Whatever you do in Maspalomas is synonymous with fun, culture or history. On the southern coast of Gran Canaria, travellers will find archaeological sites that exhibit the aboriginal past of the island and botanical gardens where they can learn about native plants.
What to do and what to see in Maspalomas
- Plaza de las Mujeres Site: Situated next to the large Maspalomas lagoon and the nature reserve, on the sea promenade of Las Meloneras beach, Plaza de las Mujeres gives an idea of the layout the settlements of the early inhabitants of Gran Canaria used to have. It is surrounded by beautiful salt marshes that are protected to ensure they remain in good health, and by the hunting and fishing areas used by the island’s old settlers.
- Maspalomas Botanical Garden: Maspalomas has a small botanical garden with native flowers. You can tour it in one hour and watch all the plants and butterflies. It is far from the busier tourist attractions, in the Campo housing development.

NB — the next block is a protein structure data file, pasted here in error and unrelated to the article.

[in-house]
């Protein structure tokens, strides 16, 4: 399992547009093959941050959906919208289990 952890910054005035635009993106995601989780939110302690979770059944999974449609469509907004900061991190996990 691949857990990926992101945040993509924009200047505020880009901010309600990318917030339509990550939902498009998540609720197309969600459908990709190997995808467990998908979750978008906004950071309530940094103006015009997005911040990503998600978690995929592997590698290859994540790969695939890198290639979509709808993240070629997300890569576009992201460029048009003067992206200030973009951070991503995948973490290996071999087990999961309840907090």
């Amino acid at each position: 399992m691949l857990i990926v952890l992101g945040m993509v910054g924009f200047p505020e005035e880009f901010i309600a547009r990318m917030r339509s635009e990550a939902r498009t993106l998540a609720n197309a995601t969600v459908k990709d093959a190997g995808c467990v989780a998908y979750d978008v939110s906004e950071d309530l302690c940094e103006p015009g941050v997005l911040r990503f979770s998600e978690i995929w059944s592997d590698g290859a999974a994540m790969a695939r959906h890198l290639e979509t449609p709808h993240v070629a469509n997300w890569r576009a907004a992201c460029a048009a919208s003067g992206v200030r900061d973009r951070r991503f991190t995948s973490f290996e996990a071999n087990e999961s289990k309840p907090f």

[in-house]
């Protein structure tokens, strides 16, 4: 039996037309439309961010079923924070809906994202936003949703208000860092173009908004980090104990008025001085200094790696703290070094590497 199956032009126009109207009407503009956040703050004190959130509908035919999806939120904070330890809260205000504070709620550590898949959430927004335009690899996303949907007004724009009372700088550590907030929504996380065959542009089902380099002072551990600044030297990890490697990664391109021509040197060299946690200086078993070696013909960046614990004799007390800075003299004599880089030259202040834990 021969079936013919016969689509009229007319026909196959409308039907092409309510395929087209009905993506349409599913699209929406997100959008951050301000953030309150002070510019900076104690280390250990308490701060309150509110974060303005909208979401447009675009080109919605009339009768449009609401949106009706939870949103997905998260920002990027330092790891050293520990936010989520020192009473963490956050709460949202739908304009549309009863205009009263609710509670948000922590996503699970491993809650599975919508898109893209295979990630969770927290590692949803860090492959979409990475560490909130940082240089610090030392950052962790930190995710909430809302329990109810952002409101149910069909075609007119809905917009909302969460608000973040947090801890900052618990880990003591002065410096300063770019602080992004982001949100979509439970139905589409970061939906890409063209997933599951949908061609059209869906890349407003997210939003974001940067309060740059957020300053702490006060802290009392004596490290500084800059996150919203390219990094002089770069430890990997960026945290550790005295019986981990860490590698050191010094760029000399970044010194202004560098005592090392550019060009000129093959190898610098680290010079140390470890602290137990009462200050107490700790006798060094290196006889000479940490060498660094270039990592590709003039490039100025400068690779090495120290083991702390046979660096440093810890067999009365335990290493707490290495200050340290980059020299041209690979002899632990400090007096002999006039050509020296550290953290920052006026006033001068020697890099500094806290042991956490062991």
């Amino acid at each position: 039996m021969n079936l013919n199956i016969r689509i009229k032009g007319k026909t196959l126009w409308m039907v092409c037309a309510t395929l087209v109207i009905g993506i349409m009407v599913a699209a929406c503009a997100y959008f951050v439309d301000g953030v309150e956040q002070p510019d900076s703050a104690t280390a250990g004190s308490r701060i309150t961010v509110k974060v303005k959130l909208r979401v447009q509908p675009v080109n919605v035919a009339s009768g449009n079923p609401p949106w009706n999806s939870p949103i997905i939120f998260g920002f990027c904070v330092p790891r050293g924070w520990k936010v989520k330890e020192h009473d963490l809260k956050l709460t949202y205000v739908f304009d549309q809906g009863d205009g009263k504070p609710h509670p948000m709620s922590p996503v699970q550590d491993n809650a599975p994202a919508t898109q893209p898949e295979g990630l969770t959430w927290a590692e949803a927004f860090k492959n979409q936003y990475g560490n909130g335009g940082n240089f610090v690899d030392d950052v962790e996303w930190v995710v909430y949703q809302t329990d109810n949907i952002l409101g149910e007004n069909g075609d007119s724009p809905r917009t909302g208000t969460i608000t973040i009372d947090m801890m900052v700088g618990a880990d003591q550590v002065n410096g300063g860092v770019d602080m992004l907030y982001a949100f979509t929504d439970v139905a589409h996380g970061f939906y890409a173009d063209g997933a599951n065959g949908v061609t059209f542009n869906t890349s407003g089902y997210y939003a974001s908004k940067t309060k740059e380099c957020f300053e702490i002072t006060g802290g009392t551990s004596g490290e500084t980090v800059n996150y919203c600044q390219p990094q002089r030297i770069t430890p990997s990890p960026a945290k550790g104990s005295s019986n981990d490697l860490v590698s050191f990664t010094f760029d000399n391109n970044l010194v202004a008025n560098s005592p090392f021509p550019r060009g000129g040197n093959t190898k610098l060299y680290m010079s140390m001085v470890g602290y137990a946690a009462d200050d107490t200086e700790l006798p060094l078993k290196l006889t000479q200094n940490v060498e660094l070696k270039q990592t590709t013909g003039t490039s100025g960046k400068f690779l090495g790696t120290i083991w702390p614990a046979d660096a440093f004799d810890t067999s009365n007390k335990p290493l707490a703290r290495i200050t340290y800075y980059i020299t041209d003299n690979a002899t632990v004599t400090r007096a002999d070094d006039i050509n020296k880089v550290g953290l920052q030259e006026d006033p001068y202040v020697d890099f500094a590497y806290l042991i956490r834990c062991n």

- San Bartolomé de Tirajana: Set in one of the most spectacular natural areas of the island, this municipality that contains Maspalomas has dozens of old customs and traditions. Its streets, alleyways and secluded squares are meeting points, as are its terraces, arts and crafts shops and market gardens.
- Degollada de las Yeguas viewpoint: This vantage point is in San Bartolomé de Tirajana, formerly called Tunte in the native language, a name that is still widely used. The place affords unparalleled views of the Fataga ravine, which runs down towards Maspalomas and is lined with palm trees and savins.
- Henchidero mill: In Tunte stands one of the oldest and best-preserved water mills in Gran Canaria. The space was home to a shoe store, then was refurbished and became an ethnographic centre that exhibits the essence and history of the Canaries’ traditions.